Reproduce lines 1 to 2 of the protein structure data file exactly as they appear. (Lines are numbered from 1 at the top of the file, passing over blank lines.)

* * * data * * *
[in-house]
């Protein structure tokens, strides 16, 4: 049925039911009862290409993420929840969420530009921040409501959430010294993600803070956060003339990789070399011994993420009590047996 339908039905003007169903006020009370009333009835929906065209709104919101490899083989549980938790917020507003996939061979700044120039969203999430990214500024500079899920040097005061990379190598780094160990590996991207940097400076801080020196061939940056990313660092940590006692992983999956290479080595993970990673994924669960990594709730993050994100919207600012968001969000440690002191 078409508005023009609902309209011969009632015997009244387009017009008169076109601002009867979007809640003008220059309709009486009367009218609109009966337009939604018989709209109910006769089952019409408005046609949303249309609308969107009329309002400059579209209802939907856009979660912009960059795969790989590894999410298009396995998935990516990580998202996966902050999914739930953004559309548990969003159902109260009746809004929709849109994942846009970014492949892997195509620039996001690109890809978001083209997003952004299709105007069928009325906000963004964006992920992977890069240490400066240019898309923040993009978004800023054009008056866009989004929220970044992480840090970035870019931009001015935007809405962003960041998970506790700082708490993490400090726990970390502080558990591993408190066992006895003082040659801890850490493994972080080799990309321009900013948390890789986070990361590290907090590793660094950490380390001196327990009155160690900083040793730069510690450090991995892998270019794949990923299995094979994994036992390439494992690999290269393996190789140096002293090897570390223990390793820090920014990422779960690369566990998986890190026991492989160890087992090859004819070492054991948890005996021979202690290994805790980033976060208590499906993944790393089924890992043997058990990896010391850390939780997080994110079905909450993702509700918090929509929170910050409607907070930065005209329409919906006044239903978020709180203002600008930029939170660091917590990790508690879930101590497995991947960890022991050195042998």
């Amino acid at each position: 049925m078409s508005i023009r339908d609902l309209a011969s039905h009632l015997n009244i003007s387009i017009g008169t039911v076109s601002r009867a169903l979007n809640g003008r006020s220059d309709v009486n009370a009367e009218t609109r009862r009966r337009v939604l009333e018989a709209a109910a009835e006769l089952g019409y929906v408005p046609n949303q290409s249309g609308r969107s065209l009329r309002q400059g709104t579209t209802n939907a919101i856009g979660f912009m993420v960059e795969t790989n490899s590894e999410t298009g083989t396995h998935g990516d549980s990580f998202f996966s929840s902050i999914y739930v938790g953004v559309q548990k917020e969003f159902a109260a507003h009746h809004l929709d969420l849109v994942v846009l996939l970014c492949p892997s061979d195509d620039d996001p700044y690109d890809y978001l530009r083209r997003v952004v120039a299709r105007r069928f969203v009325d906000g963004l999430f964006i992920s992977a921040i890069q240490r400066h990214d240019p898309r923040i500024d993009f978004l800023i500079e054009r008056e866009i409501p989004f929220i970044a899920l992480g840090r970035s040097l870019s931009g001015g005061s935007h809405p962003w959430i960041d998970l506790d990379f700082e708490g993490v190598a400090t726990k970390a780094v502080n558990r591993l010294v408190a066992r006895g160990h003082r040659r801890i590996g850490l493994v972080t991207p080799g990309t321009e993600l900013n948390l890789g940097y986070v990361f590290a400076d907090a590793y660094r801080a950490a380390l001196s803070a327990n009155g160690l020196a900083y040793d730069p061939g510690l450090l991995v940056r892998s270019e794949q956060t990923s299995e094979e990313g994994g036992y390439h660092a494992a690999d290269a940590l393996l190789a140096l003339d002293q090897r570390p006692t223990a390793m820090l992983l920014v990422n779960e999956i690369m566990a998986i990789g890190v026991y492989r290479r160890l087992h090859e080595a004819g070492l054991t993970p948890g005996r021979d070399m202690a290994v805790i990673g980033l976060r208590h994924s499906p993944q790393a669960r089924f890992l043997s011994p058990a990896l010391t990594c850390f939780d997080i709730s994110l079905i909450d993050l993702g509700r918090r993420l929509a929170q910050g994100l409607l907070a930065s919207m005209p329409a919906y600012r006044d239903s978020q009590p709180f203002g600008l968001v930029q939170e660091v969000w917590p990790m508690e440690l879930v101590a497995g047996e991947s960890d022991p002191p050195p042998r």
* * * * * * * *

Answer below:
[in-house]
């Protein structure tokens, strides 16, 4: 049925039911009862290409993420929840969420530009921040409501959430010294993600803070956060003339990789070399011994993420009590047996 339908039905003007169903006020009370009333009835929906065209709104919101490899083989549980938790917020507003996939061979700044120039969203999430990214500024500079899920040097005061990379190598780094160990590996991207940097400076801080020196061939940056990313660092940590006692992983999956290479080595993970990673994924669960990594709730993050994100919207600012968001969000440690002191 078409508005023009609902309209011969009632015997009244387009017009008169076109601002009867979007809640003008220059309709009486009367009218609109009966337009939604018989709209109910006769089952019409408005046609949303249309609308969107009329309002400059579209209802939907856009979660912009960059795969790989590894999410298009396995998935990516990580998202996966902050999914739930953004559309548990969003159902109260009746809004929709849109994942846009970014492949892997195509620039996001690109890809978001083209997003952004299709105007069928009325906000963004964006992920992977890069240490400066240019898309923040993009978004800023054009008056866009989004929220970044992480840090970035870019931009001015935007809405962003960041998970506790700082708490993490400090726990970390502080558990591993408190066992006895003082040659801890850490493994972080080799990309321009900013948390890789986070990361590290907090590793660094950490380390001196327990009155160690900083040793730069510690450090991995892998270019794949990923299995094979994994036992390439494992690999290269393996190789140096002293090897570390223990390793820090920014990422779960690369566990998986890190026991492989160890087992090859004819070492054991948890005996021979202690290994805790980033976060208590499906993944790393089924890992043997058990990896010391850390939780997080994110079905909450993702509700918090929509929170910050409607907070930065005209329409919906006044239903978020709180203002600008930029939170660091917590990790508690879930101590497995991947960890022991050195042998």